A potent and selective C-11 labeled PET tracer for imaging sphingosine-1-phosphate receptor 2 in the CNS demonstrates sexually dimorphic expression†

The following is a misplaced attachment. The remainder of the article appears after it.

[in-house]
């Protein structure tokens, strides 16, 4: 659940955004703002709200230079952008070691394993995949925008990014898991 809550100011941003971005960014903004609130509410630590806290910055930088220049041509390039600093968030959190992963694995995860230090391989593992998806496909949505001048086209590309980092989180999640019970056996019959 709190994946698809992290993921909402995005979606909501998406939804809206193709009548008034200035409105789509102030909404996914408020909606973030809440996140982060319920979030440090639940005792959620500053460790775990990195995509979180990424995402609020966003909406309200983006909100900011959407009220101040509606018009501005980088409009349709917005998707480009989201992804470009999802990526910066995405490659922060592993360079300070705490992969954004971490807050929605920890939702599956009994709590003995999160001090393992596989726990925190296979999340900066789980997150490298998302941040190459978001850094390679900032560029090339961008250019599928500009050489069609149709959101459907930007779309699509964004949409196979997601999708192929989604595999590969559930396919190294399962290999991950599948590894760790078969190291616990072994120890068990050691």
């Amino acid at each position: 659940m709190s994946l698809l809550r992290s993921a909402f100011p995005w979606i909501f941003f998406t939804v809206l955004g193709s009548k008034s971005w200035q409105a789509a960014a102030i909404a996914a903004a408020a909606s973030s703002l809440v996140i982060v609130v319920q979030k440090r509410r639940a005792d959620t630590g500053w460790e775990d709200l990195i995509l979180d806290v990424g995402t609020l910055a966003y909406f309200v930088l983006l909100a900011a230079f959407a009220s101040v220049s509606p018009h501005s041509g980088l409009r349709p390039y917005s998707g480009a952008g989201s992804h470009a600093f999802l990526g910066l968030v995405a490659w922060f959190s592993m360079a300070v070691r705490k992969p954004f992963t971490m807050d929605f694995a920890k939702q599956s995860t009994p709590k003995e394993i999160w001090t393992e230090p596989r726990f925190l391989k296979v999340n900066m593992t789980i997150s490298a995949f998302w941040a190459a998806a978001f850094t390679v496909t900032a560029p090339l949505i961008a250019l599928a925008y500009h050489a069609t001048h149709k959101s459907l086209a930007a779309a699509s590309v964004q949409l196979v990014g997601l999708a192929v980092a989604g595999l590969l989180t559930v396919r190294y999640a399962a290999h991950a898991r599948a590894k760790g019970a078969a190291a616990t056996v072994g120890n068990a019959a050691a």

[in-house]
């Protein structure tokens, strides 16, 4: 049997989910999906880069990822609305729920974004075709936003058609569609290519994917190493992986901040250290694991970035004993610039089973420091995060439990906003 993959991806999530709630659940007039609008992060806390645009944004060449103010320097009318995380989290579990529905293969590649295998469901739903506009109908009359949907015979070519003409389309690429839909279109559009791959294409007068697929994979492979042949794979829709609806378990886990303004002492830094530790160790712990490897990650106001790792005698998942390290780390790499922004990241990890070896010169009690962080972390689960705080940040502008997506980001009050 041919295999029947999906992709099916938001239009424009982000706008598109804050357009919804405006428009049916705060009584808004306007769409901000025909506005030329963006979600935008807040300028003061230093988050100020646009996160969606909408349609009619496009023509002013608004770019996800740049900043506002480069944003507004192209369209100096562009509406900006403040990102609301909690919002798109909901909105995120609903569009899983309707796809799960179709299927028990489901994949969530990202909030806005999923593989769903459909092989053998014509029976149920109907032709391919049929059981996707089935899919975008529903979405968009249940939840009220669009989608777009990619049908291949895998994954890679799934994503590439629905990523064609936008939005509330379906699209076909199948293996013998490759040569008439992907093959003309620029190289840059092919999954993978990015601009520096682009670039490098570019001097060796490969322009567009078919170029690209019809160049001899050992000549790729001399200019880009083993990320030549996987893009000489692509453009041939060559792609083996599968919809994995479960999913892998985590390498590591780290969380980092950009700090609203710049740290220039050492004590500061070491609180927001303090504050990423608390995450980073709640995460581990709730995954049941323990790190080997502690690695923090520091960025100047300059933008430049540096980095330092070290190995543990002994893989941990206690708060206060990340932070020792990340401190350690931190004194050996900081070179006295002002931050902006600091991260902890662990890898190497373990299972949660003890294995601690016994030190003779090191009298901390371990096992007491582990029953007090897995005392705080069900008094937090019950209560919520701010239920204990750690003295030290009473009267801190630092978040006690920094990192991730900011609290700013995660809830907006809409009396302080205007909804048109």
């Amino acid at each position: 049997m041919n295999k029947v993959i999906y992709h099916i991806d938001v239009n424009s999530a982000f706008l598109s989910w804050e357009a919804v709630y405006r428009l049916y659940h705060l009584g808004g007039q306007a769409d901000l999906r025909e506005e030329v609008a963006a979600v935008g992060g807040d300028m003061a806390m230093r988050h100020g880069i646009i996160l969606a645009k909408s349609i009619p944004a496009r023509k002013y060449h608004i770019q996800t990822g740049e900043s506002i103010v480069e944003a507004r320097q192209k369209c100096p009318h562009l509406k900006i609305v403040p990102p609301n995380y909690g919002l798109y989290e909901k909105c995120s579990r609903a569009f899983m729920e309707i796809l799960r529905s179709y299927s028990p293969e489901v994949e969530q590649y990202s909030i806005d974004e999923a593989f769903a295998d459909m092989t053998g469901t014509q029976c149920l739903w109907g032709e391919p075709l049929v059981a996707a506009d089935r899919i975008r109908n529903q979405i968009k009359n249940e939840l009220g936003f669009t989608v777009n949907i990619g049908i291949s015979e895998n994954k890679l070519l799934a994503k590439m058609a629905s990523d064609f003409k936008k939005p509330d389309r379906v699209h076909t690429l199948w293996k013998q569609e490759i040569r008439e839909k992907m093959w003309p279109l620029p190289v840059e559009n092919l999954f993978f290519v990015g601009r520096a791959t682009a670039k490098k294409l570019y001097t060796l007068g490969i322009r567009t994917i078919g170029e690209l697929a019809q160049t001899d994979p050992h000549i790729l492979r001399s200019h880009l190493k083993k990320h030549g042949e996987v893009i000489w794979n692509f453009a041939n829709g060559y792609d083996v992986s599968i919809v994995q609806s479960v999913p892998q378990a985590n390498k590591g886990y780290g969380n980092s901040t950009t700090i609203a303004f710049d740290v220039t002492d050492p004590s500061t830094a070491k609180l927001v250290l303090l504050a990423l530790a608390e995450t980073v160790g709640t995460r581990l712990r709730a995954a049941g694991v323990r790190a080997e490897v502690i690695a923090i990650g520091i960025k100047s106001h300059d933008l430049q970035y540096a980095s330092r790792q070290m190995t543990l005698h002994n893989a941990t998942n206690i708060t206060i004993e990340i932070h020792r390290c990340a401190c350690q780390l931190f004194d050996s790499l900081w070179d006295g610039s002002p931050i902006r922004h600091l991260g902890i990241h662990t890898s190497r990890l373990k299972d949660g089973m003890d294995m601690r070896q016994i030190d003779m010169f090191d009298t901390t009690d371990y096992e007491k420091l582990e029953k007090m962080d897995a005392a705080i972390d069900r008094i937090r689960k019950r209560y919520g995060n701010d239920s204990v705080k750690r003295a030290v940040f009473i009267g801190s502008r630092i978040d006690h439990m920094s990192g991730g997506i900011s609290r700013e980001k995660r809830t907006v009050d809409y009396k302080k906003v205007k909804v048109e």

Sphingosine-1-phosphate receptor 2 (S1PR2) plays an essential role in regulating blood–brain barrier (BBB) function during demyelinating central nervous system (CNS) disease. Increased expression of S1PR2 occurs in disease-susceptible CNS regions of female versus male SJL mice and in female multiple sclerosis (MS) patients. Here we reported a novel sensitive and noninvasive method to quantitatively assess S1PR2 expression using a C-11 labeled positron emission tomography (PET) radioligand [11C]5a for in vivo imaging of S1PR2. Compound 5a exhibited promising binding potency with IC50 value of 9.52 ± 0.70 nM for S1PR2 and high selectivity over S1PR1 and S1PR3 (both IC50 > 1000 nM). [11C]5a was synthesized in ∼40 min with radiochemistry yield of 20 ± 5% (decayed to the end of bombardment (EOB), n > 10), specific activity of 222–370 GBq μmol−1 (decayed to EOB). The biodistribution study in female SJL mice showed the cerebellar uptake of radioactivity at 30 min of post-injection of [11C]5a was increased by Cyclosporin A (CsA) pretreatment (from 0.84 ± 0.04 ID% per g to 2.21 ± 0.21 ID% per g, n = 4, p < 0.01). MicroPET data revealed that naive female SJL mice exhibited higher cerebellar uptake compared with males following CsA pretreatment (standardized uptake values (SUV) 0.58 ± 0.16 vs. 0.48 ± 0.12 at 30 min of post-injection, n = 4, p < 0.05), which was consistent with the autoradiographic results. This data suggested that [11C]5a had the capability in assessing the sexual dimorphism of S1PR2 expression in the cerebellum of the SJL mice. The development of radioligands for S1PR2 to identify a clinical suitable S1PR2 PET radiotracer, may greatly contribute to investigating sex differences in S1PR2 expression that contribute to MS subtype and disease progression and it will be very useful for detecting MS in early state and differentiating MS with other patients with neuroinflammatory diseases, and monitoring the efficacy of treating diseases using S1PR2 antagonism.